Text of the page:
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Comment: Global Alias = Win/Win (Score 1) 432

by jtpalinmajere (#32853156) Attached to: Blizzard Backs Down On Real Names For Forums
All they really need to do is implement a mandatory Alias with your Battle.net profile to be displayed in lieu of your real name. You still get recognized as the person that plays X and Y character in game A and B, just without using your real name. It doesn't really help with the whole accountability thing (neither do using real names) as determined trolls will always be lurking about.

I'd be even happier to see them implement controls for explicit authorization to share your real name, akin to one's email, phone, or address, to specific individuals/groups of friends, but simply using a global alias would suffice in the short term.

Comment: Re:Deficit reduction! (Score 2, Insightful) 510

by authority69 (#32498632) Attached to: RIAA Says LimeWire Owes $1.5 Trillion

If a company is "Too Big To Fail(TM)" they probably got to that point by exploiting existing regulation and/or politicians. I would rather see failing companies fail so the resources they have can be reallocated to more worthwhile uses. If you try to regulate away the natural consequences for stupid and risky behavior, you encourage more stupid and risky behavior, and it's necessary descendant, failure. "Failure" is not a bad word. Failure is life. Failure is necessary. Without some means of saying "this is bad", we will waste limited resources on endless streams of bad ideas.

And remember, your and my idea of "Good" and "Bad" may not be shared with the rest of the market in general. Put your ideas out there, let the market decide. If the market says bad, move on.

Comment: Re:Wise or not, what choice do they really have? (Score 1) 346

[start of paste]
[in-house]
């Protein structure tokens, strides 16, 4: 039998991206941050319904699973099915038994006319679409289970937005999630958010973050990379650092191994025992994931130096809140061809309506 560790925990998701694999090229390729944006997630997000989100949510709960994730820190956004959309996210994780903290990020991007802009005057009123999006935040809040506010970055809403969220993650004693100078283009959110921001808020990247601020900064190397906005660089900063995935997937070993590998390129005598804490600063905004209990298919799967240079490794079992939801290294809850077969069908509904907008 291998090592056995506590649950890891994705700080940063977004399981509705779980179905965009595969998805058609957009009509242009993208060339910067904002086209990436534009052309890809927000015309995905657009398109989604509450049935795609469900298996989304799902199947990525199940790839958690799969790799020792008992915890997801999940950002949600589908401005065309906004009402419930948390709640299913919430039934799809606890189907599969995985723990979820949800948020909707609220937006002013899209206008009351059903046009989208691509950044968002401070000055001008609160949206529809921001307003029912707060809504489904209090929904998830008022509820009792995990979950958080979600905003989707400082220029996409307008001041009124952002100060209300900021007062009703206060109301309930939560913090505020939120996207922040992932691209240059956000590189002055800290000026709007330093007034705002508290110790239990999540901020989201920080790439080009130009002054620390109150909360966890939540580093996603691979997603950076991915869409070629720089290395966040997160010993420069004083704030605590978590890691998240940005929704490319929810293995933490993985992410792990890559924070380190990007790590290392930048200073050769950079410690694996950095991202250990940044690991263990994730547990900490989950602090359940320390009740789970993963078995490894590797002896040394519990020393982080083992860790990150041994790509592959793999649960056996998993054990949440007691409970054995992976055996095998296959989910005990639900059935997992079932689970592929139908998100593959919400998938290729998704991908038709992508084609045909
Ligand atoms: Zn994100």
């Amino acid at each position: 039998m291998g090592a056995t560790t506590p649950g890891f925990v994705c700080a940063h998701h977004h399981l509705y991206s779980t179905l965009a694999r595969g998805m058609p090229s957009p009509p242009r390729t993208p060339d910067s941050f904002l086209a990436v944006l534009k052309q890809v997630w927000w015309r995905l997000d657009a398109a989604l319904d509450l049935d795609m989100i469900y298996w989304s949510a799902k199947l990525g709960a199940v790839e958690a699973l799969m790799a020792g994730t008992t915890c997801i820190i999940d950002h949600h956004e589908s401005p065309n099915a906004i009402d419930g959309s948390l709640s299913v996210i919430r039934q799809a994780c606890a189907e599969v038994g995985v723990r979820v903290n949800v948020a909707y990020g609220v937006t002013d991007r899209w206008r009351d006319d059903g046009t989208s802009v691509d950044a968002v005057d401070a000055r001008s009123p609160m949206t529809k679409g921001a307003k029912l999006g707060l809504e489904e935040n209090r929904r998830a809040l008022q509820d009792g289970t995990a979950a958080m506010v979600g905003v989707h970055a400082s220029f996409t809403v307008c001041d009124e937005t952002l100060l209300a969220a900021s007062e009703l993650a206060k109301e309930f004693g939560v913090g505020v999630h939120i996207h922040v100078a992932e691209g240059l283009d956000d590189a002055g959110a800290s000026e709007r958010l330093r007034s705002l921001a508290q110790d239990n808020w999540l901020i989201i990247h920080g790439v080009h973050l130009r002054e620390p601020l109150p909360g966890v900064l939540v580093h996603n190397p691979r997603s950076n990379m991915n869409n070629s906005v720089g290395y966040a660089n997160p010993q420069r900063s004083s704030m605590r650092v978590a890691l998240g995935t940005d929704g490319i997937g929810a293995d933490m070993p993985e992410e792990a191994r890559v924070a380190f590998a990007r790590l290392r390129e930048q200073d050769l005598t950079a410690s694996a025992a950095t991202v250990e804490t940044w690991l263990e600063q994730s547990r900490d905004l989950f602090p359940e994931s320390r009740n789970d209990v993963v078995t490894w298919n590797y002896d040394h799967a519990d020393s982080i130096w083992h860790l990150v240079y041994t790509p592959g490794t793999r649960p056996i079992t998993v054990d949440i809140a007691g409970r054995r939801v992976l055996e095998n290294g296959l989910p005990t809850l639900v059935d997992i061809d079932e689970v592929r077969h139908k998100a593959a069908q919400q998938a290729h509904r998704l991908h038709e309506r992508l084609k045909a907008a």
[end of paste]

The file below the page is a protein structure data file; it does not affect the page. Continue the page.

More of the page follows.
by authority69 (#30826700) Attached to: Why Firefox's Future Lies In Google's Hands

Then how am I supposed to make a rational decision about my line of work? All compensation for all positions for all companies should be freely available, so I know that if I sign on as a developer with shop A I'm getting a worse deal than if I signed on with shop B.

Companies advertise how much they want to pay for particular jobs all the time. Just go look at any job hunting website or newspaper. You can also reference industry surveys that may give you a suggestion as to the value of a particular skill set. But in the end, you earn what you earn, I earn what I earn, presumably based on merit.

If we have the same job and you do better than me, you should earn more than me. If I do better than you, I should earn more than you. If one company values your work more than another company and wants to pay you more, go work for that company. If no one is paying you what you want to earn, maybe your need to re-evaluate what your skills are worth. And if you can convince someone to pay you a million dollars to push some papers around on your desk while your surf the internet and do nothing, good for you. It's none of my business and I congratulate you on your accomplishment.

So what does your compensation have to do with mine or anyone else's? And what does that have to do with your career decisions? If you want to choose a job simply based on pay scale, that's fine, go ahead. But when you lose that job because you suck at it, please don't come whining to the rest of us. Perhaps instead you should choose a job that both fits your skills *and* pays something reasonable. And if you can't find such a job, tough luck. Improve your skills, get new skills, find a new job market, become an entrepreneur, whatever. Just because someone is good at checkers and wants to make $150k a year, doesn't mean such a job has to exist to satisfy them. And if someone does find a job paying $150k for playing checkers, great, let them. Why should anyone stop them? Someone apparently thinks that's worth $150k. The fact that anyone other than their employer may not agree amounts to jack squat.

Frankly, you just need to worry about yourself and how much you're getting paid. Worrying about how much other people get paid is a waste of time and leads to immature whining on the Internet.

All compensation for all positions for all companies should be freely available, so I know that if I sign on as a developer with shop A I'm getting a worse deal than if I signed on with shop B.

Quit being lazy. If you're not going to do the work to find the best jobs, why should you get the best jobs?